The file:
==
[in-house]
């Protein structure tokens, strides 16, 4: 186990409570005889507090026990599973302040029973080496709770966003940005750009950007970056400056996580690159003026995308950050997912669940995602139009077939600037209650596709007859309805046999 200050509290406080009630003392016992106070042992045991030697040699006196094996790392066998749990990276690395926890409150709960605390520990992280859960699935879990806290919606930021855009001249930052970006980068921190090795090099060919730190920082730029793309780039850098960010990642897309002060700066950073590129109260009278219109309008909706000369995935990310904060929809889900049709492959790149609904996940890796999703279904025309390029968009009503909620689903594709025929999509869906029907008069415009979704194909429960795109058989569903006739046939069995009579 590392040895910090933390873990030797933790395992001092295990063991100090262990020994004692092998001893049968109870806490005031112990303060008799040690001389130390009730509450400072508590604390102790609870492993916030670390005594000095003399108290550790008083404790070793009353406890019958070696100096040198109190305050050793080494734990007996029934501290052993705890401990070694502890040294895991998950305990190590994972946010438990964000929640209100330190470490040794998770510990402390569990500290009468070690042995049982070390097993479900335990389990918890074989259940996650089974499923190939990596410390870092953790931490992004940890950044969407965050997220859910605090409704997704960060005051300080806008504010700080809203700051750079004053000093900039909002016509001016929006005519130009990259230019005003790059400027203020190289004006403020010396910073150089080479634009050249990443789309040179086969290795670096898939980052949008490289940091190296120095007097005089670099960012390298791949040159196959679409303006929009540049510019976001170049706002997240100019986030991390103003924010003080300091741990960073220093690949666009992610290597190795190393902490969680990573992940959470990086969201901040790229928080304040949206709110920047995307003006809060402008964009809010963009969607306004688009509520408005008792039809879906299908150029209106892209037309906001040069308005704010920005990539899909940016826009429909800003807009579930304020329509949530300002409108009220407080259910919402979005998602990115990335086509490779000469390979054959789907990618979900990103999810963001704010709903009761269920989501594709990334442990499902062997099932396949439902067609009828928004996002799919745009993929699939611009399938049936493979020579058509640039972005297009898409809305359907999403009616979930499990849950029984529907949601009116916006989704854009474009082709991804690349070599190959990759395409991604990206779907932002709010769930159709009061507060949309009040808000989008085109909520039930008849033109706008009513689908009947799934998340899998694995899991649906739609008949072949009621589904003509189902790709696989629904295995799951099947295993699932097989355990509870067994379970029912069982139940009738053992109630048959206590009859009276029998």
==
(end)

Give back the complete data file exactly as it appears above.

[in-house]
């Protein structure tokens, strides 16, 4: 186990409570005889507090026990599973302040029973080496709770966003940005750009950007970056400056996580690159003026995308950050997912669940995602139009077939600037209650596709007859309805046999 200050509290406080009630003392016992106070042992045991030697040699006196094996790392066998749990990276690395926890409150709960605390520990992280859960699935879990806290919606930021855009001249930052970006980068921190090795090099060919730190920082730029793309780039850098960010990642897309002060700066950073590129109260009278219109309008909706000369995935990310904060929809889900049709492959790149609904996940890796999703279904025309390029968009009503909620689903594709025929999509869906029907008069415009979704194909429960795109058989569903006739046939069995009579 590392040895910090933390873990030797933790395992001092295990063991100090262990020994004692092998001893049968109870806490005031112990303060008799040690001389130390009730509450400072508590604390102790609870492993916030670390005594000095003399108290550790008083404790070793009353406890019958070696100096040198109190305050050793080494734990007996029934501290052993705890401990070694502890040294895991998950305990190590994972946010438990964000929640209100330190470490040794998770510990402390569990500290009468070690042995049982070390097993479900335990389990918890074989259940996650089974499923190939990596410390870092953790931490992004940890950044969407965050997220859910605090409704997704960060005051300080806008504010700080809203700051750079004053000093900039909002016509001016929006005519130009990259230019005003790059400027203020190289004006403020010396910073150089080479634009050249990443789309040179086969290795670096898939980052949008490289940091190296120095007097005089670099960012390298791949040159196959679409303006929009540049510019976001170049706002997240100019986030991390103003924010003080300091741990960073220093690949666009992610290597190795190393902490969680990573992940959470990086969201901040790229928080304040949206709110920047995307003006809060402008964009809010963009969607306004688009509520408005008792039809879906299908150029209106892209037309906001040069308005704010920005990539899909940016826009429909800003807009579930304020329509949530300002409108009220407080259910919402979005998602990115990335086509490779000469390979054959789907990618979900990103999810963001704010709903009761269920989501594709990334442990499902062997099932396949439902067609009828928004996002799919745009993929699939611009399938049936493979020579058509640039972005297009898409809305359907999403009616979930499990849950029984529907949601009116916006989704854009474009082709991804690349070599190959990759395409991604990206779907932002709010769930159709009061507060949309009040808000989008085109909520039930008849033109706008009513689908009947799934998340899998694995899991649906739609008949072949009621589904003509189902790709696989629904295995799951099947295993699932097989355990509870067994379970029912069982139940009738053992109630048959206590009859009276029998």